Photograph showing debris in an urban water drainage channel
Dealing with sediments in urban water systems can be costly. Environmental Impact Bonds ensure that those costs are budgeted for and steps are taken to reduce them. Credit: Brand et al. [2020], Figure 5 inset and Figure 8
Source: Water Resources Research

Soil erosion, poor water quality, and degraded ecosystems pose significant management challenges. Oftentimes, the key issue is not a lack of understanding about what is needed to address these problems, but the inability to finance solutions at the scale that is needed to be effective. Financial barriers may be cash flow limitations, political constraints, legal constraints, or other factors.

Environmental impact bonds (EIBs) are a new form of financing capable of overcoming institutional and cash flow barriers: investors provide the capital required for comprehensive watershed interventions, which is repaid over time with interest by stakeholders who experience a reduction in management costs, or savings.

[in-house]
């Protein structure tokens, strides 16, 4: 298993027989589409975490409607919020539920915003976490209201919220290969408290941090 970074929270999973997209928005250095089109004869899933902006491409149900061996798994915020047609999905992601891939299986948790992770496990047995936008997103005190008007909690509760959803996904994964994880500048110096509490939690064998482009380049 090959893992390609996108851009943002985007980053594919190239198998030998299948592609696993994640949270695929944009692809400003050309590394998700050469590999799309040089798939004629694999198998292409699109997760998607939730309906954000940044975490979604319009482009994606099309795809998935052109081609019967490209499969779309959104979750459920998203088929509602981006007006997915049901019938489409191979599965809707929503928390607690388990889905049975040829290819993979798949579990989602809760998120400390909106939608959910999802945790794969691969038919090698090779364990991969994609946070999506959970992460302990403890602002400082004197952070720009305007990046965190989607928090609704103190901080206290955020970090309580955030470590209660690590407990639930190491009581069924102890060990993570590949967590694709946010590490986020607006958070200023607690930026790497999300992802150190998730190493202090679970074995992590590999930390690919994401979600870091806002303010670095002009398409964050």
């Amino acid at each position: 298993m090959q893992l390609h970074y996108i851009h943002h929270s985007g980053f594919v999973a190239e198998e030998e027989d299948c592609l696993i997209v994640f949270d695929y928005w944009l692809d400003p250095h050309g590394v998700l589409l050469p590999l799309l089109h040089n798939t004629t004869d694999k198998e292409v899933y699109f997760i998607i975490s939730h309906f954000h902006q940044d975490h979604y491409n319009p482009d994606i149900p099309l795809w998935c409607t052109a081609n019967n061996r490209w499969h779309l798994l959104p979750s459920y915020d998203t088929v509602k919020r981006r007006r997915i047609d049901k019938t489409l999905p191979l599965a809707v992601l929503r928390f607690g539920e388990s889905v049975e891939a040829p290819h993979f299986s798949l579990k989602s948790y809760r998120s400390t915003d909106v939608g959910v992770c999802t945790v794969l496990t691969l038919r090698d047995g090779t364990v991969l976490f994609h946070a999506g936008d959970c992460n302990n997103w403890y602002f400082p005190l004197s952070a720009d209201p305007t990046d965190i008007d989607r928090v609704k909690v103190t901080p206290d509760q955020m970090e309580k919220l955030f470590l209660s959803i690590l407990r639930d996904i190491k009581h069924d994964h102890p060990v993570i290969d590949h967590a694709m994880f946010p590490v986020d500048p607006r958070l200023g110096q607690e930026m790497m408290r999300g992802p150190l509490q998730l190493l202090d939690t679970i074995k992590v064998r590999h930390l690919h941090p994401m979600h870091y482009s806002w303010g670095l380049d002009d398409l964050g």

Brand et al. [2020] describe a modeling method for determining a fair interest rate and return period to reward investors for the risk that interventions fail. After presenting a formulation of the method, the authors apply it to a sediment management problem at the United States—Mexico border and show the feasibility of an EIB for several possible interventions. They also report general strategies for making EIBs feasible.

Citation: Brand, M., Gudiño‐Elizondo, N., Allaire, M., Wright, S., Matson, W., Saksa, P. and Sanders, B.F. [2020], Stochastic Hydro‐Financial Watershed Modeling for Environmental Impact Bonds. Water Resources Research, 56: e2020WR027328.

—Jim Hall, Editor, Water Resources Research

Text © 2020. The authors. CC BY-NC-ND 3.0
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